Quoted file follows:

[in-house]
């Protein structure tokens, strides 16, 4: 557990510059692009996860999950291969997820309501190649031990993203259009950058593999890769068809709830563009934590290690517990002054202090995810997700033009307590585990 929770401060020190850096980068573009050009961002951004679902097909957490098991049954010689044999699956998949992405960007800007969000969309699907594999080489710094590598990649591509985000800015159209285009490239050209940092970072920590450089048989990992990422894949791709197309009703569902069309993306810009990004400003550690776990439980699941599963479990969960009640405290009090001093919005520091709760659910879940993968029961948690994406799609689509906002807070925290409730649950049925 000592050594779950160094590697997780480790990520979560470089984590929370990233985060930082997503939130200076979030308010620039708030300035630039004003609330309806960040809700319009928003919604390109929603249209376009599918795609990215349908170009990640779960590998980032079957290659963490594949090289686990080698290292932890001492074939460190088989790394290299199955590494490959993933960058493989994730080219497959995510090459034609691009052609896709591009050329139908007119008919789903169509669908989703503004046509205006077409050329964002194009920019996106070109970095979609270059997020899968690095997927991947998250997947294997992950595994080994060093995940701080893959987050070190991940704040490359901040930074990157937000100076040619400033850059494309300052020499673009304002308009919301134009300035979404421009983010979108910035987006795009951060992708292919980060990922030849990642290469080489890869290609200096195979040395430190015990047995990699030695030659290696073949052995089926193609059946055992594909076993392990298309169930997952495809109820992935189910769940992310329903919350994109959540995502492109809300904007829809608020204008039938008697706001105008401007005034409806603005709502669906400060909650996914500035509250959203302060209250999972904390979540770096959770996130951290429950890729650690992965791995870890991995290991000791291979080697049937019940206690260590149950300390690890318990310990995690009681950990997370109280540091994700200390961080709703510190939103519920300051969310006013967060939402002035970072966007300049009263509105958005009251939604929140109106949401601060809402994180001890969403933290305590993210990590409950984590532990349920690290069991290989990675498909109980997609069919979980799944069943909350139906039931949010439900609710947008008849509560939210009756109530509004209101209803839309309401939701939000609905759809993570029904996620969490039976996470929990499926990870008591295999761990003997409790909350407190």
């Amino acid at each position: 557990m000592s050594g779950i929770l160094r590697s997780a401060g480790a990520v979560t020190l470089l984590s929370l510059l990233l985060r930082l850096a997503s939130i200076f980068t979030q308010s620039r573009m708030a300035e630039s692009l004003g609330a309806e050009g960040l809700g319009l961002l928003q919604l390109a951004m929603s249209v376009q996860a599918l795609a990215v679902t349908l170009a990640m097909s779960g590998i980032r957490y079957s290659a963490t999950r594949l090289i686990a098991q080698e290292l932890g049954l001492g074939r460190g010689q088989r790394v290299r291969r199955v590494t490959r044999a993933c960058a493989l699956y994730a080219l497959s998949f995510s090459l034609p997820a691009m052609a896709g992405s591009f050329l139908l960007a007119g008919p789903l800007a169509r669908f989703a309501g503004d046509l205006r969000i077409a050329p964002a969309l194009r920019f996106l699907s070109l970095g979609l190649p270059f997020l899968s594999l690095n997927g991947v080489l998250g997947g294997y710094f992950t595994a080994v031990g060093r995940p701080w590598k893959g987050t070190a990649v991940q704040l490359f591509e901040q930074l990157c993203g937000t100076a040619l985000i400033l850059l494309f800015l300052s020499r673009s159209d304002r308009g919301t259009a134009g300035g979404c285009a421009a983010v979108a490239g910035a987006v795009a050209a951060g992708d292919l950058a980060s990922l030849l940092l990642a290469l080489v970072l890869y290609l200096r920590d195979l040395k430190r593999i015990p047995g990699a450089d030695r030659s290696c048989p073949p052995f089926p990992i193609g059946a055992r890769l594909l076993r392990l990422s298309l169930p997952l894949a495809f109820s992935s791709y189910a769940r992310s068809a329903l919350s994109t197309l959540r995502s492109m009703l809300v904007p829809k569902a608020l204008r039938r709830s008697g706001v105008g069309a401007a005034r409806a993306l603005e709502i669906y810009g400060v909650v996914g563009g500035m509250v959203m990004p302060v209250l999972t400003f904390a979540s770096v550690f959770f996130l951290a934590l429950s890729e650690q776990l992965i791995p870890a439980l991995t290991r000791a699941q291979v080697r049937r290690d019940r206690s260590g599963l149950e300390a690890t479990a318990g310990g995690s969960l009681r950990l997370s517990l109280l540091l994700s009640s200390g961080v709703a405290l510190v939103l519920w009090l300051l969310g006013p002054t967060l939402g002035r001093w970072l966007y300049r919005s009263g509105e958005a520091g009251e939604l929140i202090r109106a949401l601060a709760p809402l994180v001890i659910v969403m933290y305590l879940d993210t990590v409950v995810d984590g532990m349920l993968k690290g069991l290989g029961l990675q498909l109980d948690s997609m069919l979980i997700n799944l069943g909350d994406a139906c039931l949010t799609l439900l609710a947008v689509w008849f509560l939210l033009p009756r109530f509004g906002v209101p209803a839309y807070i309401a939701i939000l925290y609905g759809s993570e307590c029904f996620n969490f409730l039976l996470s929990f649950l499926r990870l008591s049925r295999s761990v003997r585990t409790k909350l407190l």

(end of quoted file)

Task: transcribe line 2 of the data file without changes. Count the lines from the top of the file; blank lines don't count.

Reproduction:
């Protein structure tokens, strides 16, 4: 557990510059692009996860999950291969997820309501190649031990993203259009950058593999890769068809709830563009934590290690517990002054202090995810997700033009307590585990 929770401060020190850096980068573009050009961002951004679902097909957490098991049954010689044999699956998949992405960007800007969000969309699907594999080489710094590598990649591509985000800015159209285009490239050209940092970072920590450089048989990992990422894949791709197309009703569902069309993306810009990004400003550690776990439980699941599963479990969960009640405290009090001093919005520091709760659910879940993968029961948690994406799609689509906002807070925290409730649950049925 000592050594779950160094590697997780480790990520979560470089984590929370990233985060930082997503939130200076979030308010620039708030300035630039004003609330309806960040809700319009928003919604390109929603249209376009599918795609990215349908170009990640779960590998980032079957290659963490594949090289686990080698290292932890001492074939460190088989790394290299199955590494490959993933960058493989994730080219497959995510090459034609691009052609896709591009050329139908007119008919789903169509669908989703503004046509205006077409050329964002194009920019996106070109970095979609270059997020899968690095997927991947998250997947294997992950595994080994060093995940701080893959987050070190991940704040490359901040930074990157937000100076040619400033850059494309300052020499673009304002308009919301134009300035979404421009983010979108910035987006795009951060992708292919980060990922030849990642290469080489890869290609200096195979040395430190015990047995990699030695030659290696073949052995089926193609059946055992594909076993392990298309169930997952495809109820992935189910769940992310329903919350994109959540995502492109809300904007829809608020204008039938008697706001105008401007005034409806603005709502669906400060909650996914500035509250959203302060209250999972904390979540770096959770996130951290429950890729650690992965791995870890991995290991000791291979080697049937019940206690260590149950300390690890318990310990995690009681950990997370109280540091994700200390961080709703510190939103519920300051969310006013967060939402002035970072966007300049009263509105958005009251939604929140109106949401601060809402994180001890969403933290305590993210990590409950984590532990349920690290069991290989990675498909109980997609069919979980799944069943909350139906039931949010439900609710947008008849509560939210009756109530509004209101209803839309309401939701939000609905759809993570029904996620969490039976996470929990499926990870008591295999761990003997409790909350407190």